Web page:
By Gina G. Scala for NewJerseyNewsroom
When you think of New Jersey in 2012, you will undoubtedly associated it with superstorm Sandy, which carved a path of destruction through the Garden State’s most lucrative tourist areas: the Jersey Shore.
Still, the Garden State set a tourism dollar record last year as it raked in more than $40 billion. That figure tops the $38 billion tourism revenue in 2011, which saw the Jersey Shore evacuated and Atlantic City shut down for Hurricane Irene the week before Labor Day.
“That’s even more amazing in light of the storm,” Gov. Chris Christie said Wednesday at a New Jersey Conference on Tourism.
Sandy made landfall just south of Atlantic City on Oct. 29, nearly two months after Labor Day and roughly a month after annual autumn events like ChowderFest on Long Beach Island.
“I’m happy that we’re able to say today that we’re going to let the nation and our key international markets see that New Jersey knows how to handle this type of crisis, as we’ve done already, and that we know how to handle the rebuilding,” Christie said. “So today is the basis for a great starting point?”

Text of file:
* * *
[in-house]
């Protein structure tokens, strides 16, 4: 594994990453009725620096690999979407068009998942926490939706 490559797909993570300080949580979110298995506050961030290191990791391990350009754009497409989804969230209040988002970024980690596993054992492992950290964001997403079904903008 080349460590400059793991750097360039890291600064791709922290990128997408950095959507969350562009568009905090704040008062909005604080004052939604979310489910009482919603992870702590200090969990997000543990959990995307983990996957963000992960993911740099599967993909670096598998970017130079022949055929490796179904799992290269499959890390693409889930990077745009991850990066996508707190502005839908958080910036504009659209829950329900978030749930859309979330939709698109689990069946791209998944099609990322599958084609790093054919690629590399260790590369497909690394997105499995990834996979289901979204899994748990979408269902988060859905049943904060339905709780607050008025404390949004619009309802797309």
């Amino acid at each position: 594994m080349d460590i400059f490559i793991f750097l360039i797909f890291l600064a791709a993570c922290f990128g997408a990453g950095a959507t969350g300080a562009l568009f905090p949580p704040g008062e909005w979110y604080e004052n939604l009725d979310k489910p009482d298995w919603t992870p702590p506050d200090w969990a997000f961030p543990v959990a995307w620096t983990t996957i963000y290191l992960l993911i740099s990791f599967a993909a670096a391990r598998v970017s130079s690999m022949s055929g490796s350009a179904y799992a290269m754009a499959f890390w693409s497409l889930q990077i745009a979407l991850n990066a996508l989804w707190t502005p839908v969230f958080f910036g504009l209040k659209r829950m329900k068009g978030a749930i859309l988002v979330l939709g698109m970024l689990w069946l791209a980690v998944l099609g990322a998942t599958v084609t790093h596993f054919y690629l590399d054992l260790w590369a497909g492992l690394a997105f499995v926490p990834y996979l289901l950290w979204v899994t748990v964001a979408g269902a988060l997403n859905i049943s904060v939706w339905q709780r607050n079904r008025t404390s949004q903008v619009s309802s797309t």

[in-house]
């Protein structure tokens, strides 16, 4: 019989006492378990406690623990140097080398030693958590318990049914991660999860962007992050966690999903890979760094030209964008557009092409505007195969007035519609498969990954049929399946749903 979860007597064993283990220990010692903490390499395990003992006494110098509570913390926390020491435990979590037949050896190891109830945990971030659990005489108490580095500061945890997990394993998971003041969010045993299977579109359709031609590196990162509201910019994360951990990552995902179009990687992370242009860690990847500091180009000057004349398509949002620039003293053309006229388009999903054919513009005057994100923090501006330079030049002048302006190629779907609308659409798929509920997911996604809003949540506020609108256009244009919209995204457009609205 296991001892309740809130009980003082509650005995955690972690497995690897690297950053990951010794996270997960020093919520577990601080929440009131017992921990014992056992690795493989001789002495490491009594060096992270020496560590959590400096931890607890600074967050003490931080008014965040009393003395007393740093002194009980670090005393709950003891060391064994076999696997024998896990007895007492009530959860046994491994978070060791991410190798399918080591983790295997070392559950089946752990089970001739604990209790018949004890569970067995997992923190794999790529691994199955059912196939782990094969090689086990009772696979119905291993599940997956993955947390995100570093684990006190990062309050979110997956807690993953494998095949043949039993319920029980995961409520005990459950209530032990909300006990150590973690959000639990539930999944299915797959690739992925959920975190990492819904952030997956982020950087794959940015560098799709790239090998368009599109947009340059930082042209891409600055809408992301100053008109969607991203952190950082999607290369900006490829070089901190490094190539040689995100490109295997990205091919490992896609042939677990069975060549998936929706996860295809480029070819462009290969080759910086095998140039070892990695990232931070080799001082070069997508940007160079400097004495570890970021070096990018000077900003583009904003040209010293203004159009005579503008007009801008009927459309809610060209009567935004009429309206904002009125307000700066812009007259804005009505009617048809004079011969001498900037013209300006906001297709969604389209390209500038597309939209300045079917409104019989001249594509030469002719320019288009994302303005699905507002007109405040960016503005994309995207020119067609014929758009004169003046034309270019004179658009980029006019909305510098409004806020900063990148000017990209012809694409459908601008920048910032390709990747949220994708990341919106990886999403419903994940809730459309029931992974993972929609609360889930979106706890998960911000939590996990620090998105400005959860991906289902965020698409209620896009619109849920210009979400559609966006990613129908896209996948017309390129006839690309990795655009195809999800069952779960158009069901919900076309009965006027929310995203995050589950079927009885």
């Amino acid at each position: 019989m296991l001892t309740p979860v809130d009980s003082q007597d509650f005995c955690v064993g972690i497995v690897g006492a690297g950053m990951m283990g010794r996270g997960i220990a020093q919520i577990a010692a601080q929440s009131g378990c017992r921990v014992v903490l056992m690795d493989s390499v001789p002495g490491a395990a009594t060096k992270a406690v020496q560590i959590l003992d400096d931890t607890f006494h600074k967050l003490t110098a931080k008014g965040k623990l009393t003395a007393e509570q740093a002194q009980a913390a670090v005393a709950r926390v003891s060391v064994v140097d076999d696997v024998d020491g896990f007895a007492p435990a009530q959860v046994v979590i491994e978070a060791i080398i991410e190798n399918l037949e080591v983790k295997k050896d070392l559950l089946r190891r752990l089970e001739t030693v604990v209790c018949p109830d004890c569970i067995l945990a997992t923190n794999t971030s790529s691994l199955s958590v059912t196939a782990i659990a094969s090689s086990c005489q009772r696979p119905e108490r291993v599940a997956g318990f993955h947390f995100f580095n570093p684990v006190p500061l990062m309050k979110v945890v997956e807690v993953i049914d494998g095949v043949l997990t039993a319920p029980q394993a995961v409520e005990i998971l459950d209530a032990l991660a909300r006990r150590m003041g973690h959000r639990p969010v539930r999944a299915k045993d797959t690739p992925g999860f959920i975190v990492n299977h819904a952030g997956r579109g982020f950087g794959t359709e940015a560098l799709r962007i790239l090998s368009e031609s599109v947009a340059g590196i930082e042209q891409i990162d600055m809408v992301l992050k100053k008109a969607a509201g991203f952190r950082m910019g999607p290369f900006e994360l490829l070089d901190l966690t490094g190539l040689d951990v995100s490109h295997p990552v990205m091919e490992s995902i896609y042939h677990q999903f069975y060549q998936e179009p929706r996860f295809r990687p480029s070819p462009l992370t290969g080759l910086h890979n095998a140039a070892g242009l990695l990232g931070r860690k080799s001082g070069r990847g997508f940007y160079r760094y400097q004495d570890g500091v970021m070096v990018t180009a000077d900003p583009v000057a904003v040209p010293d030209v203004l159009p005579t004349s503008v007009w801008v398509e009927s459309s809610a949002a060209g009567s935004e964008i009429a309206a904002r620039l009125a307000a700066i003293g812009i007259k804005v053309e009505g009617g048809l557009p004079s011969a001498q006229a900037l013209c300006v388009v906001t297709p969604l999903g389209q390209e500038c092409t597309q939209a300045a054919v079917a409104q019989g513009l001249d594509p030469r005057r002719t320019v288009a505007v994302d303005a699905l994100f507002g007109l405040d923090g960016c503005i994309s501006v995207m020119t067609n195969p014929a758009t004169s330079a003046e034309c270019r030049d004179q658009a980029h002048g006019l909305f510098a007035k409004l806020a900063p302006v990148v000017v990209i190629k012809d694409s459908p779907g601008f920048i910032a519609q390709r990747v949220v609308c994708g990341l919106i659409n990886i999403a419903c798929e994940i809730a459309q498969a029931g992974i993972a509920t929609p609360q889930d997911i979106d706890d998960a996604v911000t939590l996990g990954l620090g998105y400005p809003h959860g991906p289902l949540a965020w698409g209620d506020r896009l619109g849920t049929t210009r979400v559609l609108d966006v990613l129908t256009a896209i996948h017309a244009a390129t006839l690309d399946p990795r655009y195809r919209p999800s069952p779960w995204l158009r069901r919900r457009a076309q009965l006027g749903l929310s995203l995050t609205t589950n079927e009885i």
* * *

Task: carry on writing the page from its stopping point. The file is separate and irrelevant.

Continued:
Whether the Garden State will garner those numbers this year, there is good news: The Miss America Pageant, once a mainstay in Atlantic City, will be back this September. The pageant made a beeline for Las Vegas eight years ago.
On the heels of that, New Jersey will host the 48th Super Bowl in February 2014 when the big game is played at MetLife Stadium. And in April 2014, WWE’s Wrestlemania will be held at the stadium.
“We’re still facing the challenges of the aftermath of the storm,” Christie said. “We’ve got to continue looking to the future and to continue the steady progress of rebuilding, but that progress has to be steady and visible. We have to continue to encourage our citizens and the folks who come here to visit and enjoy our state, that our comeback is sure and certain, and that it’s progressing in a way that can make everybody proud.”
Tourism is the state’s third largest industry; only the pharmaceutical and chemical industries are bigger money makers for the Garden State. Travel and tourism accounts for more than 500,000 jobs, or 10 percent of all jobs in New Jersey, Christie said.
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